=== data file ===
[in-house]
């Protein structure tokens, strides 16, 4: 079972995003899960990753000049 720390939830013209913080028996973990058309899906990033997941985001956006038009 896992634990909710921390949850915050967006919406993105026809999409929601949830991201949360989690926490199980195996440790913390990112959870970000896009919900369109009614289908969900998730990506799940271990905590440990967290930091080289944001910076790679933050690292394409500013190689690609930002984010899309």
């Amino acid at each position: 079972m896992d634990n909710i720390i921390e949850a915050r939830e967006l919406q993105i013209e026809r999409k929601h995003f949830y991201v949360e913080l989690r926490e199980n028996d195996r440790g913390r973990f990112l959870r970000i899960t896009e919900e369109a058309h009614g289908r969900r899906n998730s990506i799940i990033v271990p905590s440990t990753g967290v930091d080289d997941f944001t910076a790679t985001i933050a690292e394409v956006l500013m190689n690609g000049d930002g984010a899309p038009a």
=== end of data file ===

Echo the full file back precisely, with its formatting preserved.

[in-house]
């Protein structure tokens, strides 16, 4: 079972995003899960990753000049 720390939830013209913080028996973990058309899906990033997941985001956006038009 896992634990909710921390949850915050967006919406993105026809999409929601949830991201949360989690926490199980195996440790913390990112959870970000896009919900369109009614289908969900998730990506799940271990905590440990967290930091080289944001910076790679933050690292394409500013190689690609930002984010899309």
């Amino acid at each position: 079972m896992d634990n909710i720390i921390e949850a915050r939830e967006l919406q993105i013209e026809r999409k929601h995003f949830y991201v949360e913080l989690r926490e199980n028996d195996r440790g913390r973990f990112l959870r970000i899960t896009e919900e369109a058309h009614g289908r969900r899906n998730s990506i799940i990033v271990p905590s440990t990753g967290v930091d080289d997941f944001t910076a790679t985001i933050a690292e394409v956006l500013m190689n690609g000049d930002g984010a899309p038009a």